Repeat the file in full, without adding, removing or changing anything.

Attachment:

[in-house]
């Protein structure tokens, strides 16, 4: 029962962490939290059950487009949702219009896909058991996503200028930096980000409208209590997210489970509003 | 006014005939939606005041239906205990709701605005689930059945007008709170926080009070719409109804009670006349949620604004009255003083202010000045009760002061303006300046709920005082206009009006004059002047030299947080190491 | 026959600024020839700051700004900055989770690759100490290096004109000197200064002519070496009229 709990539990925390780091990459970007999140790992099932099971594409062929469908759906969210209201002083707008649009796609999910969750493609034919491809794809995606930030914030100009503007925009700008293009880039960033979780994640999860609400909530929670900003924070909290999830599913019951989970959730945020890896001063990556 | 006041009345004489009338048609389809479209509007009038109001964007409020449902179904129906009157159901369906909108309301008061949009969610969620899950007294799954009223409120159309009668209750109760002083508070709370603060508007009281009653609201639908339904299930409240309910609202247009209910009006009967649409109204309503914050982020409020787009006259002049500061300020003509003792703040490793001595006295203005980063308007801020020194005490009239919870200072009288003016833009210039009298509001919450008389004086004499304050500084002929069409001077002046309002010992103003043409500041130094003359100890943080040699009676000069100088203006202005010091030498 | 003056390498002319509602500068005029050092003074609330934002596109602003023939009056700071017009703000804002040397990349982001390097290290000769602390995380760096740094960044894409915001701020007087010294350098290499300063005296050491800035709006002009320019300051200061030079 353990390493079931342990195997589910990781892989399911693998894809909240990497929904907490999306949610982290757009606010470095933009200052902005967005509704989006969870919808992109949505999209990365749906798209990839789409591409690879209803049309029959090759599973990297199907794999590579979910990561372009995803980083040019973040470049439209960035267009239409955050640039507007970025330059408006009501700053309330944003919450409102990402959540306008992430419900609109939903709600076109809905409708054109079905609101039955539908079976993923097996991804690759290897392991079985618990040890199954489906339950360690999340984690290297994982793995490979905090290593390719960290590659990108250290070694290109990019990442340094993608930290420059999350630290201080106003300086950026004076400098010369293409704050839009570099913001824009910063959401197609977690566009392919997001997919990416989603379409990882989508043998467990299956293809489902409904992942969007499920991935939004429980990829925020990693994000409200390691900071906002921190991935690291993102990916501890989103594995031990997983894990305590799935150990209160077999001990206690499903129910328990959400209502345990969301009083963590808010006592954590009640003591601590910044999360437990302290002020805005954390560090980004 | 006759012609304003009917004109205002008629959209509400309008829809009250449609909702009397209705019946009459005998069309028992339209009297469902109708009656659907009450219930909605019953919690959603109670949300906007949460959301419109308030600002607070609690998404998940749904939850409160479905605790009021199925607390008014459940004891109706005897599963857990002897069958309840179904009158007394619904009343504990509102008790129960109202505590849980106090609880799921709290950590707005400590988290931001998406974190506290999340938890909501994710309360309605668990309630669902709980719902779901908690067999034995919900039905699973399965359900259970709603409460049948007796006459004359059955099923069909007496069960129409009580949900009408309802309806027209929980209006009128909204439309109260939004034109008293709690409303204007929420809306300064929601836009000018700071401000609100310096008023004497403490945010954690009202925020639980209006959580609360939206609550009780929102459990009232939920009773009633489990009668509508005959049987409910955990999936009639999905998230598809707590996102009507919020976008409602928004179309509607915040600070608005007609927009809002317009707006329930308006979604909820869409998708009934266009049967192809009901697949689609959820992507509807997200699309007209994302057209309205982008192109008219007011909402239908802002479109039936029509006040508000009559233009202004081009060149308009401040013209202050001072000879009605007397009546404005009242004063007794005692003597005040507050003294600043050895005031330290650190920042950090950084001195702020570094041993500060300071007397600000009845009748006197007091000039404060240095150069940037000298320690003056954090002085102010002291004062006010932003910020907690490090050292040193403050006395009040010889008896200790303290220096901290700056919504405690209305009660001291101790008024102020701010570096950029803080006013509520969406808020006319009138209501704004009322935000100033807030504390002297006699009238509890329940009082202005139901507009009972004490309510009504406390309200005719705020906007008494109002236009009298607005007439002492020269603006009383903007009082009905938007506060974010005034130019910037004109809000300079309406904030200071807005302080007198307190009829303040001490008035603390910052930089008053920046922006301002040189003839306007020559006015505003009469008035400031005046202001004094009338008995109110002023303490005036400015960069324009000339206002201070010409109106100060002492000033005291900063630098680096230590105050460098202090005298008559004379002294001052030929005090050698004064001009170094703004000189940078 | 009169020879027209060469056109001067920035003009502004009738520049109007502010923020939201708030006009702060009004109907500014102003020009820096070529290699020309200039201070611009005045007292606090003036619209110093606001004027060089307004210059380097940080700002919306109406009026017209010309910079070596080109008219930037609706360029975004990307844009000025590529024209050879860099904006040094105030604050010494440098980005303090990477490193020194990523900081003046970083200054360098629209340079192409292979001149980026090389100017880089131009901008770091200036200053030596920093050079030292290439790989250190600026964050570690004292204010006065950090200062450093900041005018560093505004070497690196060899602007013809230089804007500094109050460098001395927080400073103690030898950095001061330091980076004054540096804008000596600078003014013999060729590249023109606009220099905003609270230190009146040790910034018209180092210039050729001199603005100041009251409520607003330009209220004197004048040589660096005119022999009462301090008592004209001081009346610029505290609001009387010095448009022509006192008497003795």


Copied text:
[in-house]
């Protein structure tokens, strides 16, 4: 029962962490939290059950487009949702219009896909058991996503200028930096980000409208209590997210489970509003 | 006014005939939606005041239906205990709701605005689930059945007008709170926080009070719409109804009670006349949620604004009255003083202010000045009760002061303006300046709920005082206009009006004059002047030299947080190491 | 026959600024020839700051700004900055989770690759100490290096004109000197200064002519070496009229 709990539990925390780091990459970007999140790992099932099971594409062929469908759906969210209201002083707008649009796609999910969750493609034919491809794809995606930030914030100009503007925009700008293009880039960033979780994640999860609400909530929670900003924070909290999830599913019951989970959730945020890896001063990556 | 006041009345004489009338048609389809479209509007009038109001964007409020449902179904129906009157159901369906909108309301008061949009969610969620899950007294799954009223409120159309009668209750109760002083508070709370603060508007009281009653609201639908339904299930409240309910609202247009209910009006009967649409109204309503914050982020409020787009006259002049500061300020003509003792703040490793001595006295203005980063308007801020020194005490009239919870200072009288003016833009210039009298509001919450008389004086004499304050500084002929069409001077002046309002010992103003043409500041130094003359100890943080040699009676000069100088203006202005010091030498 | 003056390498002319509602500068005029050092003074609330934002596109602003023939009056700071017009703000804002040397990349982001390097290290000769602390995380760096740094960044894409915001701020007087010294350098290499300063005296050491800035709006002009320019300051200061030079 353990390493079931342990195997589910990781892989399911693998894809909240990497929904907490999306949610982290757009606010470095933009200052902005967005509704989006969870919808992109949505999209990365749906798209990839789409591409690879209803049309029959090759599973990297199907794999590579979910990561372009995803980083040019973040470049439209960035267009239409955050640039507007970025330059408006009501700053309330944003919450409102990402959540306008992430419900609109939903709600076109809905409708054109079905609101039955539908079976993923097996991804690759290897392991079985618990040890199954489906339950360690999340984690290297994982793995490979905090290593390719960290590659990108250290070694290109990019990442340094993608930290420059999350630290201080106003300086950026004076400098010369293409704050839009570099913001824009910063959401197609977690566009392919997001997919990416989603379409990882989508043998467990299956293809489902409904992942969007499920991935939004429980990829925020990693994000409200390691900071906002921190991935690291993102990916501890989103594995031990997983894990305590799935150990209160077999001990206690499903129910328990959400209502345990969301009083963590808010006592954590009640003591601590910044999360437990302290002020805005954390560090980004 | 006759012609304003009917004109205002008629959209509400309008829809009250449609909702009397209705019946009459005998069309028992339209009297469902109708009656659907009450219930909605019953919690959603109670949300906007949460959301419109308030600002607070609690998404998940749904939850409160479905605790009021199925607390008014459940004891109706005897599963857990002897069958309840179904009158007394619904009343504990509102008790129960109202505590849980106090609880799921709290950590707005400590988290931001998406974190506290999340938890909501994710309360309605668990309630669902709980719902779901908690067999034995919900039905699973399965359900259970709603409460049948007796006459004359059955099923069909007496069960129409009580949900009408309802309806027209929980209006009128909204439309109260939004034109008293709690409303204007929420809306300064929601836009000018700071401000609100310096008023004497403490945010954690009202925020639980209006959580609360939206609550009780929102459990009232939920009773009633489990009668509508005959049987409910955990999936009639999905998230598809707590996102009507919020976008409602928004179309509607915040600070608005007609927009809002317009707006329930308006979604909820869409998708009934266009049967192809009901697949689609959820992507509807997200699309007209994302057209309205982008192109008219007011909402239908802002479109039936029509006040508000009559233009202004081009060149308009401040013209202050001072000879009605007397009546404005009242004063007794005692003597005040507050003294600043050895005031330290650190920042950090950084001195702020570094041993500060300071007397600000009845009748006197007091000039404060240095150069940037000298320690003056954090002085102010002291004062006010932003910020907690490090050292040193403050006395009040010889008896200790303290220096901290700056919504405690209305009660001291101790008024102020701010570096950029803080006013509520969406808020006319009138209501704004009322935000100033807030504390002297006699009238509890329940009082202005139901507009009972004490309510009504406390309200005719705020906007008494109002236009009298607005007439002492020269603006009383903007009082009905938007506060974010005034130019910037004109809000300079309406904030200071807005302080007198307190009829303040001490008035603390910052930089008053920046922006301002040189003839306007020559006015505003009469008035400031005046202001004094009338008995109110002023303490005036400015960069324009000339206002201070010409109106100060002492000033005291900063630098680096230590105050460098202090005298008559004379002294001052030929005090050698004064001009170094703004000189940078 | 009169020879027209060469056109001067920035003009502004009738520049109007502010923020939201708030006009702060009004109907500014102003020009820096070529290699020309200039201070611009005045007292606090003036619209110093606001004027060089307004210059380097940080700002919306109406009026017209010309910079070596080109008219930037609706360029975004990307844009000025590529024209050879860099904006040094105030604050010494440098980005303090990477490193020194990523900081003046970083200054360098629209340079192409292979001149980026090389100017880089131009901008770091200036200053030596920093050079030292290439790989250190600026964050570690004292204010006065950090200062450093900041005018560093505004070497690196060899602007013809230089804007500094109050460098001395927080400073103690030898950095001061330091980076004054540096804008000596600078003014013999060729590249023109606009220099905003609270230190009146040790910034018209180092210039050729001199603005100041009251409520607003330009209220004197004048040589660096005119022999009462301090008592004209001081009346610029505290609001009387010095448009022509006192008497003795």